[EDITORIALS]Libya, then the North?The Libyan leader, Colonel Muammar el-Qaddafi, announced Friday that his country would give up its development programs for weapons of mass destruction and allow international inspectors to check the country’s facilities. The news came six days after the capture of Saddam Hussein and two months after Iran declared it would give up its nuclear aspirations and allow inspections by the International Atomic Energy Agency. The two countries’ decisions were the product of the international community’s efforts toward nonproliferation. The world will become a more peaceful place.
The decision by Mr. Qaddafi was made to avoid U.S. threats and economic sanctions, policies Washington adopted after the Sept. 11 terrorist attacks to defend its security and stop the proliferation of weapons of mass destruction. The decision was made through peaceful diplomatic exchanges between the United States and Libya, a marked contrast with Iraq.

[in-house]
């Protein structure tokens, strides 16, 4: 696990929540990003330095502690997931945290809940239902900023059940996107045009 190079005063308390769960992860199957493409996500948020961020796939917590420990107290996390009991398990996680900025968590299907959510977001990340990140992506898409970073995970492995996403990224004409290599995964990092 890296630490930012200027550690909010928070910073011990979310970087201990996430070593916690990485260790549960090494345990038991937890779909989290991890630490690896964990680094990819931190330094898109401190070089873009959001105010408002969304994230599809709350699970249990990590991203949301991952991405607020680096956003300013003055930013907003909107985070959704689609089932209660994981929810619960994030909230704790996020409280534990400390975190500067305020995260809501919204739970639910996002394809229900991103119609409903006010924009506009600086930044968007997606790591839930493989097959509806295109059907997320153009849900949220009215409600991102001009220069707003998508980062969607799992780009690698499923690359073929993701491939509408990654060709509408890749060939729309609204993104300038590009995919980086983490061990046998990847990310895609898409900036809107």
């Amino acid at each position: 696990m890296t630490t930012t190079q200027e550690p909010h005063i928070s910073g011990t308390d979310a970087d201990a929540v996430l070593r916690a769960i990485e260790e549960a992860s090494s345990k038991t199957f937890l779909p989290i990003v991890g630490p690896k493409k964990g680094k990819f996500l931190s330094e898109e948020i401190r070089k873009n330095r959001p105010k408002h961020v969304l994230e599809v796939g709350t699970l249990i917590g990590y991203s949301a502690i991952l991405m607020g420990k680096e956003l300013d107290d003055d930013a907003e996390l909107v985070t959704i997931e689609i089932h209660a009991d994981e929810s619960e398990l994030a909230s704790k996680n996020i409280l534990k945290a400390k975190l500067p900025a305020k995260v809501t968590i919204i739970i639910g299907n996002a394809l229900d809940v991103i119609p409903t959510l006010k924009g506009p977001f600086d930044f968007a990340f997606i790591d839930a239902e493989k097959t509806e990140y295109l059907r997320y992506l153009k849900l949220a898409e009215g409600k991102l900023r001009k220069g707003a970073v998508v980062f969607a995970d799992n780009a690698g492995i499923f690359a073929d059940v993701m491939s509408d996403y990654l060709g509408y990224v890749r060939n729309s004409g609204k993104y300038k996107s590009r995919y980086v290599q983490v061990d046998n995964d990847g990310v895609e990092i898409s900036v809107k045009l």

Now North Korea is the last country labeled by Washington as a rogue state and proliferator of weapons of mass destruction. The United States also made clear that North Korea was the next target. Pyeongyang, therefore, must get a grip on international affairs and make an accurate judgement. It is time for Pyeongyang to make a wise and courageous decision. It is time for National Defense Committee Chairman Kim Jong-il to make that decision.
Mr. Kim must understand that Saddam’s bluff brought him the collapse of his regime. North Korea should also understand that Mr. Qaddafi, a proud man who conducted a green revolution in his country’s agriculture, accepted all the demands of the United States, a hostile enemy that once planned to assassinate him. The Libyan leader courageously took the path of a peaceful resolution.
U.S. President George W. Bush welcomed Mr. Qaddafi’s promise, saying it would lead Libya to better relations with the United States. Kim Jong-il does not have much time to decide whether to be a Saddam or a Qaddafi. If Mr. Kim cares for his people, he has only one choice.